Florida Presidential Outcome Remains Undecided

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The only thing sure about Florida politics is that it's rarely a sure thing. By 8 a.m. this morning, Florida was still too close to call. The closeness of the presidential race in Florida is reminiscent of state's gubernatorial election in 2010. In that election, Democrat Alex Sink, the state's former chief financial officer, lost to Republican Rick Scott by just 1 percent.

Sink attributes much of Obama's success in keeping Florida from going to Romney to his strategies for getting out the vote — and to the fact that several large constituencies in Florida are turned off by the Republican message.   

"The Republican message is not an appealing one to many women," Sink says. "And the second part of their message that is not good for Florida, is this hard line stance on immigrants."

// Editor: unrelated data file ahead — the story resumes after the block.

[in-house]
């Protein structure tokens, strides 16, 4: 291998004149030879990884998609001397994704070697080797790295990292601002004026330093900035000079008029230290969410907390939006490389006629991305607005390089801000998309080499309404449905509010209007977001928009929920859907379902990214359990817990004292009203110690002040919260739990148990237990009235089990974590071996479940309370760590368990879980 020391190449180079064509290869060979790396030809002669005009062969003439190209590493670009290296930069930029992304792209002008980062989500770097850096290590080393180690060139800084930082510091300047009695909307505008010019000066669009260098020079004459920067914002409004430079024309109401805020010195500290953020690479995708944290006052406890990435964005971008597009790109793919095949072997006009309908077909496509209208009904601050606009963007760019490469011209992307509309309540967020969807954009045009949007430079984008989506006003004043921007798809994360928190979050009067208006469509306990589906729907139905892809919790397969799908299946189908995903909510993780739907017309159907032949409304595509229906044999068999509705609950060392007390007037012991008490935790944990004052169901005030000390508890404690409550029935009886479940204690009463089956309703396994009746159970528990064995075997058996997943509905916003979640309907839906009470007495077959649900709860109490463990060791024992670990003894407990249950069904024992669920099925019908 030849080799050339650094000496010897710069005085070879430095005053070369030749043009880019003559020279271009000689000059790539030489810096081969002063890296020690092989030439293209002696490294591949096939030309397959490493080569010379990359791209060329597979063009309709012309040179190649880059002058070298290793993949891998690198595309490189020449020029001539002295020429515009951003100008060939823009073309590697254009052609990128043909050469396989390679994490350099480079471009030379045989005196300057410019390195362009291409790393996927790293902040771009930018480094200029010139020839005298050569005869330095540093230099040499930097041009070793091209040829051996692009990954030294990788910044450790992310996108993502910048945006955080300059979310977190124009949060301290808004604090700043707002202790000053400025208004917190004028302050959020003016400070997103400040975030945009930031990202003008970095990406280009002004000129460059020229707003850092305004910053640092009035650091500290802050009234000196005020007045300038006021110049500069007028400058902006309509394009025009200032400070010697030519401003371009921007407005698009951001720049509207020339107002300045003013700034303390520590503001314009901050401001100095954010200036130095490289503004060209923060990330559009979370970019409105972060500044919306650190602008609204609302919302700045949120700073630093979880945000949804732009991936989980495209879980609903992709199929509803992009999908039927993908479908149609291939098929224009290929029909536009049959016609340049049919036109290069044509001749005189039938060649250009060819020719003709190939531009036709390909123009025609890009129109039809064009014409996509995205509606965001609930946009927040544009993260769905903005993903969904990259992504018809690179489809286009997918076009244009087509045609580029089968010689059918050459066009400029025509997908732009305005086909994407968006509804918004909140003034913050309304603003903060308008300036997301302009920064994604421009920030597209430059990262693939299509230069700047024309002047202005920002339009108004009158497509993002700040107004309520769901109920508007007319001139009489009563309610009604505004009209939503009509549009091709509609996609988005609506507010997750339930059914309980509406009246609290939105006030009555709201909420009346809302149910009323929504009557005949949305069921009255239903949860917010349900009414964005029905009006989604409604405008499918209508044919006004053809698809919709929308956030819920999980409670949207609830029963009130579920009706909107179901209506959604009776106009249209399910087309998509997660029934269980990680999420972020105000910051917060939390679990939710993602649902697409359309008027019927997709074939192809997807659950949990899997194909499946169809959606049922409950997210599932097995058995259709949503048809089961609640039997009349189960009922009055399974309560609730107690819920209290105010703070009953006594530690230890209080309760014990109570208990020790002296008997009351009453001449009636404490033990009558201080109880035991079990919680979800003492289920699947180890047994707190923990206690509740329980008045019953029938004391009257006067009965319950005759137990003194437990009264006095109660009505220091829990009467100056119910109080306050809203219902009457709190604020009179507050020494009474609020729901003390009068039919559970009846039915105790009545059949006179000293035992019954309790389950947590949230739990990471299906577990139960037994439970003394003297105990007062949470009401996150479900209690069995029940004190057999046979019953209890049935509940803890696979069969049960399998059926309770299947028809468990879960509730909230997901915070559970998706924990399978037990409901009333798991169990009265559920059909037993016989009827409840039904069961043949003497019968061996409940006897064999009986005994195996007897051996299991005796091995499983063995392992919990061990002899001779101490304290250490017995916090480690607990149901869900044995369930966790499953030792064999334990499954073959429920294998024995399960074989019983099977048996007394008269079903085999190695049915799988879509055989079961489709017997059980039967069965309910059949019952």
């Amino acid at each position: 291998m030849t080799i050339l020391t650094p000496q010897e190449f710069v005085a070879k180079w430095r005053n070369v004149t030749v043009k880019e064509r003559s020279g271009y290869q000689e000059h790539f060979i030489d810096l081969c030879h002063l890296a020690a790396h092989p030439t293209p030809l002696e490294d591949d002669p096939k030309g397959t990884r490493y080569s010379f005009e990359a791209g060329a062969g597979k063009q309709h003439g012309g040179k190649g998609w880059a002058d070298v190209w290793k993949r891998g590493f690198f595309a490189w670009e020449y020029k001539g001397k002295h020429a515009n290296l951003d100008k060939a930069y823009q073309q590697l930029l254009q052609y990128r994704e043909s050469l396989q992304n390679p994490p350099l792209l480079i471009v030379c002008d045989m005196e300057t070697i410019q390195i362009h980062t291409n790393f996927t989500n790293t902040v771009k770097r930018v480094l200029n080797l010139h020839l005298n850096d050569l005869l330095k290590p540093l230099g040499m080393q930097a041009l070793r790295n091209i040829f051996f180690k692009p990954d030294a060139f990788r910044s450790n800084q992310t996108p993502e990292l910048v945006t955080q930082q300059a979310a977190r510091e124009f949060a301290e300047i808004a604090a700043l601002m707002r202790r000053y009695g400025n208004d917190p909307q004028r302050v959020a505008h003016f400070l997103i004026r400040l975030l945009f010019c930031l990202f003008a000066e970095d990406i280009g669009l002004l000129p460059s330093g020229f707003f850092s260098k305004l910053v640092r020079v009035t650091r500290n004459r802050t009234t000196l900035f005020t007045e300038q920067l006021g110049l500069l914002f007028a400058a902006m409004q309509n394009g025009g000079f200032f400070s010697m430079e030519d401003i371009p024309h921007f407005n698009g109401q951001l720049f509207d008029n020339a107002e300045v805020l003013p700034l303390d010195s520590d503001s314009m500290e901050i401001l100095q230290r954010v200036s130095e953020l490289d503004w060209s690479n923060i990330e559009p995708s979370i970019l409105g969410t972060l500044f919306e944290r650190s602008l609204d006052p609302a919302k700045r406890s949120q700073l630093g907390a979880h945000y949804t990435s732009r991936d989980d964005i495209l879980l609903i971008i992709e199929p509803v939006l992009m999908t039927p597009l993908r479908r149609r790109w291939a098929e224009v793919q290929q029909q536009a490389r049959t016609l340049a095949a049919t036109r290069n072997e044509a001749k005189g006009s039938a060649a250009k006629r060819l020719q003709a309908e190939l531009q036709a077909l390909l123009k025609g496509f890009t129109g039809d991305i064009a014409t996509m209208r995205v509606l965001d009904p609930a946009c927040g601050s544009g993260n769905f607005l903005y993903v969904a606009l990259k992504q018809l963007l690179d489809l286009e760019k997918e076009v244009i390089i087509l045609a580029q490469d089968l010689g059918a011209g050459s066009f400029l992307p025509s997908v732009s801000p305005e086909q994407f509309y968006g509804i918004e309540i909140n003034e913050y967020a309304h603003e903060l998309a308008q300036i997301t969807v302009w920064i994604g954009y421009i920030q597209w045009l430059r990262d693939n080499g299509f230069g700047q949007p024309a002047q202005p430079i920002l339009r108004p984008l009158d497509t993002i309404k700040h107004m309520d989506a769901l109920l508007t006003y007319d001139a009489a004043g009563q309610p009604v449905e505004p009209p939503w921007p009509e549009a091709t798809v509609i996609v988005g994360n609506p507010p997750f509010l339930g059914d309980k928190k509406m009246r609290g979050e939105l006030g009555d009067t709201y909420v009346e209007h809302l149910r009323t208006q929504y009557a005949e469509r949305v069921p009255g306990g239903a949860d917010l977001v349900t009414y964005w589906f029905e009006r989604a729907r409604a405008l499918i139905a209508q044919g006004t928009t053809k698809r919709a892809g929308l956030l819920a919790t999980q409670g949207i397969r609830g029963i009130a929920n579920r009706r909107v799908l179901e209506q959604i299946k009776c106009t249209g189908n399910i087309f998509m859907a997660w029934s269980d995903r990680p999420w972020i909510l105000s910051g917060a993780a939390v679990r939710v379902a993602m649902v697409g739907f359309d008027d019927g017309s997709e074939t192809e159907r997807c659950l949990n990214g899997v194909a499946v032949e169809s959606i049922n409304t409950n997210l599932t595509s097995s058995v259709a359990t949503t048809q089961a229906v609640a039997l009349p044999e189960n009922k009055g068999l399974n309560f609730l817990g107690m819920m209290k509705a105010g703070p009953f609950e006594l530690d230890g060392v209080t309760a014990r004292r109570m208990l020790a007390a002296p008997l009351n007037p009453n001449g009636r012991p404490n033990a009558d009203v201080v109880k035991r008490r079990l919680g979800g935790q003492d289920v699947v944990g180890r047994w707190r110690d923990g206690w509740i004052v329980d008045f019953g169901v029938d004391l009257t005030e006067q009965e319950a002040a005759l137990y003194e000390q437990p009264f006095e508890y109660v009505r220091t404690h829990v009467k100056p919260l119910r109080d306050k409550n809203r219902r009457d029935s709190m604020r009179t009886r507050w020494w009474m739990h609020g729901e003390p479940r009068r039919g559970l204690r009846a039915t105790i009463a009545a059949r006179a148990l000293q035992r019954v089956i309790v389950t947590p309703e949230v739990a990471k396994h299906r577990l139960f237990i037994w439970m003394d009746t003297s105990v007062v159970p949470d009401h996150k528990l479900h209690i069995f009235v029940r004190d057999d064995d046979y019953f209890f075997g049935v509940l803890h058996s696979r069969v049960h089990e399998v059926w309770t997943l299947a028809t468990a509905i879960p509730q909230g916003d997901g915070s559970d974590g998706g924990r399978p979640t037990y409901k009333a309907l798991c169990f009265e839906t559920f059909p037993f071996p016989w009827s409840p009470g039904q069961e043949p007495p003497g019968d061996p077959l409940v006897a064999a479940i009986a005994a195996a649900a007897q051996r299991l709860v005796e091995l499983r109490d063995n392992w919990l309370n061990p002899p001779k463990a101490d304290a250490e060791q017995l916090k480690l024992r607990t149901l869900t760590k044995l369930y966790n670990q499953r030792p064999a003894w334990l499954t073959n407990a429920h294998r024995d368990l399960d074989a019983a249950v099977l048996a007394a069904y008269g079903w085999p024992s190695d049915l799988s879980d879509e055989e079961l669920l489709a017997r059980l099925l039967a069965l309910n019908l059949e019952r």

She also discusses the Obama campaign's incredible knack for knowing who their voters are, and making sure they vote. She received a text message from the Obama campaign yesterday asking her to make calls for Obama, and she was then given the name and telephone number of a voter in Ohio within a matter of seconds. 

"I had another friend who told me that she had gotten three calls at their home over the weekend from the Obama campaign who said, 'We know you and your husband have already voted early, but your son hasn't. Can you assure us that you will encourage your son to vote by the end of the day on Tuesday?' It was that micro-targeted, and it was just absolutely amazing. I'm sure a book will be written about their use of technology."

Still, Sink doesn't believe that technology trumps message. "For the good of the country, it is my fervent hope that the Republicans wake up this morning… and recognize that their message is not the right message to carry our country and our state forward, and they need to rethink the way they approach government."